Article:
Thanks to dumb luck where I was able to keep my lens flat against a clean almost scratchless window I got some decent images that are sharp enough for a full page print. Once again even after shooting 5,000 images in the past week, I was thankful that I kept my camera at the ready for a fleeting moment such as this.

How to Create Fall Photography in Zion National Park

My favorite autumn location is usually “the last place I shot” which for fall colors is Zion National Park. Shooting here in early November evokes feelings of having saved the best for last as the peak of autumn colors occurs after the aspens have fully shed and snow is flying in the high country. Fall photography in Zion is no secret. Just drive over the Canyon Junction Bridge during the last week of October into the first week of November late in the day and you will usually see dozens of landscape photographers lined up on the bridge trying to capture a cliché shot of the Virgin River below the Watchman. You won’t find me there. I will search out my own favorite places for adventure and landscape photography. I will share a few of these locations below.

Terry Thompson (High Mesa Productions) photographing sunrise at Canyon Overlook

Photo 1 – Sunrise at Canyon Overlook in Zion National Park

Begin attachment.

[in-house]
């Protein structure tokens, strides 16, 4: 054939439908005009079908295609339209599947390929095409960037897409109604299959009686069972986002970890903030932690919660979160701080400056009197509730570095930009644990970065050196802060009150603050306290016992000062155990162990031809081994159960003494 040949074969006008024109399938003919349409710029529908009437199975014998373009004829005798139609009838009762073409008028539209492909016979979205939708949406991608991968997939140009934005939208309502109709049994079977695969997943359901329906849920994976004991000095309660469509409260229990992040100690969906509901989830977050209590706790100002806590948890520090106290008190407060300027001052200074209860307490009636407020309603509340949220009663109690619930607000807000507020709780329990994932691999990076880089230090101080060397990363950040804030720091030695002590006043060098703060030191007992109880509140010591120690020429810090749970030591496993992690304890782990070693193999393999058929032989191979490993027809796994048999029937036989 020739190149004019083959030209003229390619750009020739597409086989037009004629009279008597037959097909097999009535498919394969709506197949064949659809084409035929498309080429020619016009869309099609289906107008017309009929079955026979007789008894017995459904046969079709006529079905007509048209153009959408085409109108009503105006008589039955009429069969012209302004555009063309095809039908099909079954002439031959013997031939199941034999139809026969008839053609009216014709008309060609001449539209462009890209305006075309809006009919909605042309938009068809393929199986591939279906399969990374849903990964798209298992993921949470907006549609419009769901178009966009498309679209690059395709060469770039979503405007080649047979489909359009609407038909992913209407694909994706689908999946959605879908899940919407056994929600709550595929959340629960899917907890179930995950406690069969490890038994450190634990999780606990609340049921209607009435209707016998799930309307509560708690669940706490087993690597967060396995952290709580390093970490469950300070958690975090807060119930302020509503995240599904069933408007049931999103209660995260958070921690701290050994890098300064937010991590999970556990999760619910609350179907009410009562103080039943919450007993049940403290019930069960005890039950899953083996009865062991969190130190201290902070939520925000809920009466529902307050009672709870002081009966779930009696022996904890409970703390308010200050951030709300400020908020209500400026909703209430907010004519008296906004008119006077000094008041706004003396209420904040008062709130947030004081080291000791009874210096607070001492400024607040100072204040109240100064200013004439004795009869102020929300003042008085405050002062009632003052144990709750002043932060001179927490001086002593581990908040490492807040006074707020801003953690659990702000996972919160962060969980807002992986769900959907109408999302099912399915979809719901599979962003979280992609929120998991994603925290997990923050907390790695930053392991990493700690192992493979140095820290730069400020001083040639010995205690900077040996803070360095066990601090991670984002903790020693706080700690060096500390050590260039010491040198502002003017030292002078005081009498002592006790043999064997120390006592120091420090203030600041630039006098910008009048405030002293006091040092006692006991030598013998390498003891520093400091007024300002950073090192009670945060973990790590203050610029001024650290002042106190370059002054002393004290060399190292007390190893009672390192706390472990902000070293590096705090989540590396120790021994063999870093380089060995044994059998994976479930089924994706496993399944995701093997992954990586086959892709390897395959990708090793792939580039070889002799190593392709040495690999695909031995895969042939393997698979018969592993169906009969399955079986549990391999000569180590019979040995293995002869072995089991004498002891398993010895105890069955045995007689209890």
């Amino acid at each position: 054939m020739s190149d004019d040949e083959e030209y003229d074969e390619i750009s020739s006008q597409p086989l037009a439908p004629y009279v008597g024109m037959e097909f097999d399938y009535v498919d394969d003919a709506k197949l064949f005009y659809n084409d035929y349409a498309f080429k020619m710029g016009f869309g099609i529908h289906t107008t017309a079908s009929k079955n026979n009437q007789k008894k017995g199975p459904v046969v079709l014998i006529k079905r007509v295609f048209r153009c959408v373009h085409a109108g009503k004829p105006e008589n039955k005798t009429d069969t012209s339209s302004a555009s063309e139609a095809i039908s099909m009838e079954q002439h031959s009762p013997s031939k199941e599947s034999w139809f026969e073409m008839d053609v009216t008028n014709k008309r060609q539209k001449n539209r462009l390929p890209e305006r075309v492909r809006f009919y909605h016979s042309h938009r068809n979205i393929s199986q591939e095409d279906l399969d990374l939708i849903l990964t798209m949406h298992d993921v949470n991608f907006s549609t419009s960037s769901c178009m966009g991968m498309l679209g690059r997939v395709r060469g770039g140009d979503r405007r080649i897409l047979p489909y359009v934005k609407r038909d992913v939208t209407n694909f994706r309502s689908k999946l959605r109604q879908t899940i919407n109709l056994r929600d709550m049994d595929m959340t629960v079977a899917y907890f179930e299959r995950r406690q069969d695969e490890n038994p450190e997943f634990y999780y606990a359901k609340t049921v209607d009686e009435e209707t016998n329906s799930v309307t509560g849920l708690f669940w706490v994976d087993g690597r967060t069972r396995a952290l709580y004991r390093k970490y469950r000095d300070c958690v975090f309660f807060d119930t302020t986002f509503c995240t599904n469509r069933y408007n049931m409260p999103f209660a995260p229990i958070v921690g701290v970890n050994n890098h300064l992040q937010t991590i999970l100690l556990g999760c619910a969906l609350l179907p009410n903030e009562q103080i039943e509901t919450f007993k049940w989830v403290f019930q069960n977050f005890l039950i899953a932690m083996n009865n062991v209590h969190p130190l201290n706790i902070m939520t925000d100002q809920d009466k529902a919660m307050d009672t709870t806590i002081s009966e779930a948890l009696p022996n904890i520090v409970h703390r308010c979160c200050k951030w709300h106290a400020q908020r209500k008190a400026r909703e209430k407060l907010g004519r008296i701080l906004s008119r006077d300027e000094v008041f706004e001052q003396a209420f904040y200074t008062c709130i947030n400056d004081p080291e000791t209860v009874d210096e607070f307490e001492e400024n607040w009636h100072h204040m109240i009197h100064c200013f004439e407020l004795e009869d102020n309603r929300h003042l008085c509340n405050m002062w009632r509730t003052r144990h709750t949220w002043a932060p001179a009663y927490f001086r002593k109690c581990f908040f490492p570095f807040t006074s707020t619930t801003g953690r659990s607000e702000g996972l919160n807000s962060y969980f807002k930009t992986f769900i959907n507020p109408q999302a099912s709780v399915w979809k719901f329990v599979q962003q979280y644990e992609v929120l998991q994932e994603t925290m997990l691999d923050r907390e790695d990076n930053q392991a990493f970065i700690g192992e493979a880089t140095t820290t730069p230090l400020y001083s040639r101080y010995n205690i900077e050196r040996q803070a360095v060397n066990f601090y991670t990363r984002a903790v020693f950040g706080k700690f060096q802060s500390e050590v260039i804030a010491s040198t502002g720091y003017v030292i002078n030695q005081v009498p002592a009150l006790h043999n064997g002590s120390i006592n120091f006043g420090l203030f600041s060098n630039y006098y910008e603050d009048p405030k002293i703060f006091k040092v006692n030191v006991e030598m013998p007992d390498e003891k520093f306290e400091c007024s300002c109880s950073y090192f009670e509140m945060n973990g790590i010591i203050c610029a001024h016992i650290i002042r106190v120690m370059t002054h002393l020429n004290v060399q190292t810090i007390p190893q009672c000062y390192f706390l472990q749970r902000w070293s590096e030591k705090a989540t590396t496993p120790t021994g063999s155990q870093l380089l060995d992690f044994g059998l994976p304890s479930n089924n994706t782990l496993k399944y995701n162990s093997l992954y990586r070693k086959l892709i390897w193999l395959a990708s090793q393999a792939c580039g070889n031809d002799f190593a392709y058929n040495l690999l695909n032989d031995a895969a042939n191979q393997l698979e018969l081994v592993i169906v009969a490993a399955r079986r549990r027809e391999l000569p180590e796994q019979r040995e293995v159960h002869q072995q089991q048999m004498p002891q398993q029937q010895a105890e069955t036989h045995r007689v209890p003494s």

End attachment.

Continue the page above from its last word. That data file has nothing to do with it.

There are three things that draw me to Zion in fall. First is the Virgin River. Water is my favorite landscape subject. I love the blue green hues of the Virgin in low water and its complimentary contrast to the warm sandstone cliffs. Opportunities abound for capturing reflections of fall colors on the water’s surface. Second is the canyon or bigtooth maples that are abundant here. Cottonwoods are nice too but the maples are the star tree for me as they turn yellow, orange and red. I love getting into groves of them when their colorful leaves on the ground mix with lichen colored sandstone and green grasses that create a colorful tapestry. The main attraction though is the signature light of the Southwest, warm reflected light. This is the light that creates the ethereal glow famously seen in many slot canyon photos and in images of the Narrows. Sunlit vertical sandstone walls can “bounce” reflected light onto nearby shaded trees and shaded sandstone walls.